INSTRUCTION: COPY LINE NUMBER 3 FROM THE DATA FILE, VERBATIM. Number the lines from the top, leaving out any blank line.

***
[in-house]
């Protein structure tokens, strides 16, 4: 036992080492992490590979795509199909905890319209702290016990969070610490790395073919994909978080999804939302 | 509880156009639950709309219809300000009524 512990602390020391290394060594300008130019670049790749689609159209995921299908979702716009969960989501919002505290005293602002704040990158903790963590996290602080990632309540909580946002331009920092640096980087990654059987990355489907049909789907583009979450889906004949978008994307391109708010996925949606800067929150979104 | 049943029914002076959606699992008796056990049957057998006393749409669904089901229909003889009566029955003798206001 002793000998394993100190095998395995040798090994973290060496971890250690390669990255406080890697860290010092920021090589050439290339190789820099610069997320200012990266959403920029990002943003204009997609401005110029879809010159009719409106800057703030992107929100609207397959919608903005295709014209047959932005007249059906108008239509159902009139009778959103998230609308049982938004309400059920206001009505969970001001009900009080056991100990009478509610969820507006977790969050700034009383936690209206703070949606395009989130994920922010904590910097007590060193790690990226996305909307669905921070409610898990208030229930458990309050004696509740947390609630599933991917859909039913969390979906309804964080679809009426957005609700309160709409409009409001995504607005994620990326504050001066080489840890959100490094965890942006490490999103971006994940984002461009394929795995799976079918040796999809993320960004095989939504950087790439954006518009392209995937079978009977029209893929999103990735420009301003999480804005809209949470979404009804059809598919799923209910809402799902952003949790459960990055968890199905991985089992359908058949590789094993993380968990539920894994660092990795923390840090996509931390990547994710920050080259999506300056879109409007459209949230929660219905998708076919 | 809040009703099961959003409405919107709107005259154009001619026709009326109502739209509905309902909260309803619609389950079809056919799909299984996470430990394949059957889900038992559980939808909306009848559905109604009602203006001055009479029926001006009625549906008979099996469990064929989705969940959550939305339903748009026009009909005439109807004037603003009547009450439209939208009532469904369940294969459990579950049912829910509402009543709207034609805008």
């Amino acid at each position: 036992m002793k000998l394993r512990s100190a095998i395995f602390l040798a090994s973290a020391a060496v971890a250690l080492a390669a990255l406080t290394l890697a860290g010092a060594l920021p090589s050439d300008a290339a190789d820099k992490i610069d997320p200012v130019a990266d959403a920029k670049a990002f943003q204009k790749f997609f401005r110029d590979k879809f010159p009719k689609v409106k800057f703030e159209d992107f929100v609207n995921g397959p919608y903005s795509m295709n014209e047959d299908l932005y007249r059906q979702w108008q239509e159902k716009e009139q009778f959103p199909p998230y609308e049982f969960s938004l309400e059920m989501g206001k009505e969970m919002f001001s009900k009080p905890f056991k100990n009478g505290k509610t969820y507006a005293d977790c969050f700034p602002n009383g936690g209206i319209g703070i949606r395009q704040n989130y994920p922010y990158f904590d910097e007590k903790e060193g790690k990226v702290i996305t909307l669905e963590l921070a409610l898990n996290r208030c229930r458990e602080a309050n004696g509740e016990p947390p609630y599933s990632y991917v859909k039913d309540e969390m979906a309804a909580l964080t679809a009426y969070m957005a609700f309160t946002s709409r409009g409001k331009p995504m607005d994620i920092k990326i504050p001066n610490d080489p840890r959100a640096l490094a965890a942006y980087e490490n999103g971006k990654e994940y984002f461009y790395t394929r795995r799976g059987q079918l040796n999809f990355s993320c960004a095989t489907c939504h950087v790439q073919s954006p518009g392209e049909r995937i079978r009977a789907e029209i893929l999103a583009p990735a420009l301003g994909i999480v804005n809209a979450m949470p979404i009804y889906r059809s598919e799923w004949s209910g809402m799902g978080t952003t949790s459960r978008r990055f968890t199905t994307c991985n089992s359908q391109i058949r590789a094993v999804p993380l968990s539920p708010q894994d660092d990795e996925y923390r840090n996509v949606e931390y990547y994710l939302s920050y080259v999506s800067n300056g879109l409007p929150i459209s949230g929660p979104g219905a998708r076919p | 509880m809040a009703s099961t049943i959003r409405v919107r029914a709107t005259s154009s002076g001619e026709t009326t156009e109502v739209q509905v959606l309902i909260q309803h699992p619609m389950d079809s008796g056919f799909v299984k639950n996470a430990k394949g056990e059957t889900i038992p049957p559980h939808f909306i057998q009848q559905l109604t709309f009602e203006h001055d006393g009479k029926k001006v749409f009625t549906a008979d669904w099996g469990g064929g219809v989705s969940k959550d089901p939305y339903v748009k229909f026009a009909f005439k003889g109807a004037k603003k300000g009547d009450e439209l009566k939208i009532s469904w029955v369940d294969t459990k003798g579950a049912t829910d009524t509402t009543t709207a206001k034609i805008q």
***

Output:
């Amino acid at each position: 036992m002793k000998l394993r512990s100190a095998i395995f602390l040798a090994s973290a020391a060496v971890a250690l080492a390669a990255l406080t290394l890697a860290g010092a060594l920021p090589s050439d300008a290339a190789d820099k992490i610069d997320p200012v130019a990266d959403a920029k670049a990002f943003q204009k790749f997609f401005r110029d590979k879809f010159p009719k689609v409106k800057f703030e159209d992107f929100v609207n995921g397959p919608y903005s795509m295709n014209e047959d299908l932005y007249r059906q979702w108008q239509e159902k716009e009139q009778f959103p199909p998230y609308e049982f969960s938004l309400e059920m989501g206001k009505e969970m919002f001001s009900k009080p905890f056991k100990n009478g505290k509610t969820y507006a005293d977790c969050f700034p602002n009383g936690g209206i319209g703070i949606r395009q704040n989130y994920p922010y990158f904590d910097e007590k903790e060193g790690k990226v702290i996305t909307l669905e963590l921070a409610l898990n996290r208030c229930r458990e602080a309050n004696g509740e016990p947390p609630y599933s990632y991917v859909k039913d309540e969390m979906a309804a909580l964080t679809a009426y969070m957005a609700f309160t946002s709409r409009g409001k331009p995504m607005d994620i920092k990326i504050p001066n610490d080489p840890r959100a640096l490094a965890a942006y980087e490490n999103g971006k990654e994940y984002f461009y790395t394929r795995r799976g059987q079918l040796n999809f990355s993320c960004a095989t489907c939504h950087v790439q073919s954006p518009g392209e049909r995937i079978r009977a789907e029209i893929l999103a583009p990735a420009l301003g994909i999480v804005n809209a979450m949470p979404i009804y889906r059809s598919e799923w004949s209910g809402m799902g978080t952003t949790s459960r978008r990055f968890t199905t994307c991985n089992s359908q391109i058949r590789a094993v999804p993380l968990s539920p708010q894994d660092d990795e996925y923390r840090n996509v949606e931390y990547y994710l939302s920050y080259v999506s800067n300056g879109l409007p929150i459209s949230g929660p979104g219905a998708r076919p | 509880m809040a009703s099961t049943i959003r409405v919107r029914a709107t005259s154009s002076g001619e026709t009326t156009e109502v739209q509905v959606l309902i909260q309803h699992p619609m389950d079809s008796g056919f799909v299984k639950n996470a430990k394949g056990e059957t889900i038992p049957p559980h939808f909306i057998q009848q559905l109604t709309f009602e203006h001055d006393g009479k029926k001006v749409f009625t549906a008979d669904w099996g469990g064929g219809v989705s969940k959550d089901p939305y339903v748009k229909f026009a009909f005439k003889g109807a004037k603003k300000g009547d009450e439209l009566k939208i009532s469904w029955v369940d294969t459990k003798g579950a049912t829910d009524t509402t009543t709207a206001k034609i805008q």